SMC 9.25.082 (A) Allowing the accumulation of feces (civil infraction, $109.00 fine) (B) Not removing feces from another’s property (civil infraction, $54.00 fine) (C) Not having equipment to remove feces (civil infraction $54.00 fine)
SMC 9.25.081 (G) Keeping an animal in unsanitary conditions (criminal – animal cruelty, maximum $1,000 fine)
SMC 18.12.080 (C) In Parks: Failure to carry equipment for removing feces OR failure to place feces in appropriate receptacle. (civil infraction, maximum $54 fine)
I admit, poop scooping is the worst part of owning our almost 80 pound dog. But I will if you will.
Nikos Gyros Gives Back
One bank robber in custody. Two to go?
They may not have Magnolia’s most recent bank robber in custody that we know of, but it seems authorities have gotten one of the bad guys. Police blotter author Jonah Spangenthal-Lee writes “Police believe they’ve finally found an elusive bank robber famous for resembling that guy who sang about searching for his lost shaker of salt“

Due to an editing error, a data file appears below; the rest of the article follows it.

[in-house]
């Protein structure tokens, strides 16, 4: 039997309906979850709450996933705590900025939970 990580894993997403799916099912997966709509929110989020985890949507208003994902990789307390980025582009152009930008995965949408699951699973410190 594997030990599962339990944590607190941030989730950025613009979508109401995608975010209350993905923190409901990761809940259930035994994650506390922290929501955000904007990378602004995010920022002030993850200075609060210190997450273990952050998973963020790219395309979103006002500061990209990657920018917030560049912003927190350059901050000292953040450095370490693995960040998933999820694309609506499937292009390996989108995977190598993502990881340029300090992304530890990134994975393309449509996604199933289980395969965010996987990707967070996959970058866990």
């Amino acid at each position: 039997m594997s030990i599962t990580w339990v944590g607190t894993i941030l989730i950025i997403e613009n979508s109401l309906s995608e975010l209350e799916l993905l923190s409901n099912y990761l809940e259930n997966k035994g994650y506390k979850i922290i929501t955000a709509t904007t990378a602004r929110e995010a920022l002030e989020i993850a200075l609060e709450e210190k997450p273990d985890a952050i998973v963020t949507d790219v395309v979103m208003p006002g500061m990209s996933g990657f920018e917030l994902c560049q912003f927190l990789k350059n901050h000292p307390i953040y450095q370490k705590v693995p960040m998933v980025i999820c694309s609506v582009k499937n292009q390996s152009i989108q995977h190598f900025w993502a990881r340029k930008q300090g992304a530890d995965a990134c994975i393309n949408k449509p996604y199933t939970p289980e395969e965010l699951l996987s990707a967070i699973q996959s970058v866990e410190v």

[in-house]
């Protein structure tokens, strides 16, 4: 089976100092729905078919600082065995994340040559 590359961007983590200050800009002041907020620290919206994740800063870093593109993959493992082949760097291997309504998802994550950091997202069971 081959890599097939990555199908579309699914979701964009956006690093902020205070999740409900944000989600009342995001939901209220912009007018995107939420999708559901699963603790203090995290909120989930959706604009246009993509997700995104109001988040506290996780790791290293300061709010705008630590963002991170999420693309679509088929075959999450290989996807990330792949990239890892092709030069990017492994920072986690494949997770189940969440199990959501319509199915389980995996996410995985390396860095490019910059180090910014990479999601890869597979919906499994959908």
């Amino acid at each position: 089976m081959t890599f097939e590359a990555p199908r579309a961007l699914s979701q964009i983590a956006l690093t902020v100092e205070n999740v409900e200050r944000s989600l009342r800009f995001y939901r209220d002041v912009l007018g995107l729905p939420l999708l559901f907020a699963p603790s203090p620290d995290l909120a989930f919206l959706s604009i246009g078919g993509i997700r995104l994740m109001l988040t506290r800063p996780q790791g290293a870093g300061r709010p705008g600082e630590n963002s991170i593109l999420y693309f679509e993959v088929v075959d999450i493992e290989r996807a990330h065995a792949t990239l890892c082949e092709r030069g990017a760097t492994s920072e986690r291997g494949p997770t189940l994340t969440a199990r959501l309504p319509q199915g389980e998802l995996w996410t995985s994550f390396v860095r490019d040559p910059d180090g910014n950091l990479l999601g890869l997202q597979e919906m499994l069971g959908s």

The Safe Streets Task Force has been after the 44-year-old Jimmy Buffett Bandit since September, when he first began his robbery spree. Police believe the man is responsible for at least nine different bank robberies in and around Seattle:
1. 9/7/12 Key Bank at 7307 35th Ave NE in Seattle
2. 10/2/12 Homestreet Bank at 8200 35th Ave NE in Seattle
3. 10/30/12 Peoples Bank at 3300 W. McGraw St. in Seattle
4. 11/5/12 US Bank at 4040 Factoria Blvd SE in Bellevue
5. 11/28/12 US Bank at 8702 35th Ave NE in Seattle
6. 12/13/12 US Bank at 17601 SE 272nd St. in Covington
7. 12/19/12 Wells Fargo at 9750 NE 117th Lane in Kirkland
8. 1/15/13 Wells Fargo at 1419 Marvin Rd NE in Lacey
9. 1/24/13 US Bank at 1019 8th Ave N in Seattle
Spangenthal-Lee writes “Margaritas will be hard to come by where he’s going.”
Police nabbed the robber last Thursday night. Here’s what went down, according to the SPD Blotter: